It seemed we were not the only ones surprised as people were sliding and driving much slower in the dark.  We did a little fish-tailing on the turn into the intersection and this was in my husband's large and heavy Ford Explorer, so you can imagine how difficult it was for smaller cars to keep their traction.  The snow wetness, the temperature, and whatever else made for some acrobatics you do not want to see except on TV.  The city to the north of us came to a standstill for NINE HOURS.  Some people did not get home from work until 2:00 or 300 in the morning.  Officials had been focused on this weekend's bigger storm and failed to get roads salted for this little dusting.  It only takes an inch of snow to shut down an entire metropolis.  I am sure that officials heads will roll, but at least we are not drinking lead in our water, so I am willing to give the traffic department a pass.

I am supposed to assist with a seed exchange meeting on Saturday, but am pretty sure that will be postponed to the snow date next month.  I am glad, because I have not had time to sort the few seeds I can share.

I like having an excuse to not do anything but sit in the house and waste time for the next three days!  I am in truth a bum at heart.  Maybe I will at least make an effort to write...

Except, I really feel like making chocolate chip cookies.  I have half a bag of walnuts left over and flour I need to use before it gets too old.  Then I will have to run 4 miles on the elliptical to justify eating two of the warm cookies!

Stay safe and warm inside.

Monday, January 18, 2016

Our First Visit This Year

This should go on my other blog...the one about our beautiful earth, but I have a list of things for that one, so today I share our FIRST real snow...1/2 inch of wet, sloppy kiss, flakes that fell almost the whole day, stuck to the sides and branches of shrubs and trees, revealed animal tracks across my yard,  and the time the sun came out in late afternoon...well, just look at the photos to see.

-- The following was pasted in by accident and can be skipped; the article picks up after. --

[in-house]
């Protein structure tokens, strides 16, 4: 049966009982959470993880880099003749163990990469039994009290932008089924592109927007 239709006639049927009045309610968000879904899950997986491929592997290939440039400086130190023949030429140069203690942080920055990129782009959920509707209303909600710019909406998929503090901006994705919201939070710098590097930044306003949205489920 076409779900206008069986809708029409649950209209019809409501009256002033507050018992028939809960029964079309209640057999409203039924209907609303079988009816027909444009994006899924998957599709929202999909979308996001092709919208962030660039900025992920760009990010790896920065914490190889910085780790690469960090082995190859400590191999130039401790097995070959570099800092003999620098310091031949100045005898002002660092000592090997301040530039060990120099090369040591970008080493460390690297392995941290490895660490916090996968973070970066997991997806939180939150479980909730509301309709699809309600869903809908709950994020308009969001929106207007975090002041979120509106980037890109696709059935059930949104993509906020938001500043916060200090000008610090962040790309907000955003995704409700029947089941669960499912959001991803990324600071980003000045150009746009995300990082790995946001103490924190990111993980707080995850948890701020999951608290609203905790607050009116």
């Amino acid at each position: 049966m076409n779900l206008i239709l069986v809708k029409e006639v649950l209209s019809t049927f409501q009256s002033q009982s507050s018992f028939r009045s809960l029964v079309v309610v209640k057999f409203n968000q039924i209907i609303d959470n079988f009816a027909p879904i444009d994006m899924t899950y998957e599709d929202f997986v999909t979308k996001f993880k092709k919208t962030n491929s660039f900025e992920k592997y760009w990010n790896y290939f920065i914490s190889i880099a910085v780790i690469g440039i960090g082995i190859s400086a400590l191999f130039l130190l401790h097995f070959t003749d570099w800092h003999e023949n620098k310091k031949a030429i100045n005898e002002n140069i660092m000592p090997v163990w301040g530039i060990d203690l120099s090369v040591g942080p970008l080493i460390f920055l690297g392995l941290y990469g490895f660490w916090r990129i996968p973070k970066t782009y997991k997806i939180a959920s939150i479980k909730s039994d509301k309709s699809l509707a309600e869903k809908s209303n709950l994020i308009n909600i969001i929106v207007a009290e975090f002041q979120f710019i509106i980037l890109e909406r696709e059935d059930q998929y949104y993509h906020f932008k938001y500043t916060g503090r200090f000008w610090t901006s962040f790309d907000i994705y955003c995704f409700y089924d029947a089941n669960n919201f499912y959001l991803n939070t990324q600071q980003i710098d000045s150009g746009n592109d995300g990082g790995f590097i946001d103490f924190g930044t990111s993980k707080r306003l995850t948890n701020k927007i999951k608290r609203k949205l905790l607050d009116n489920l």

My Cornell Feeder Watch numbers were in the high dozens as I tried to keep up with all the little birdies that visited my feeders as the snow cover hid their normal food.  Today we are back to normal.

Friday, January 15, 2016

TMI With Photos

What follows is going to be about medical care and procedures.  If you are young and healthy and do not want to read this, I will understand.  I was like you once...I think, but putting your head in the sand is not always healthy.

I lost about 48 hours this week from my routine, uneventful life.  It was an expected loss as I have done this before.  This loss was time preparing for and time getting a colonoscopy.  I am fortunate that my health  insurance covers most of  the costs of this---although mine did require a $200 co-pay which is a sizable cost.  I had this done first long ago at about the age of 55 and the second time around I was 64.  They recommend it every 5 to 10 years as we age.  My most recent dance with the machinery was this week.  If you have not had this done I can tell you it is a good preventative procedure to have if you are covered by insurance.  It is also NOT a lot of fun.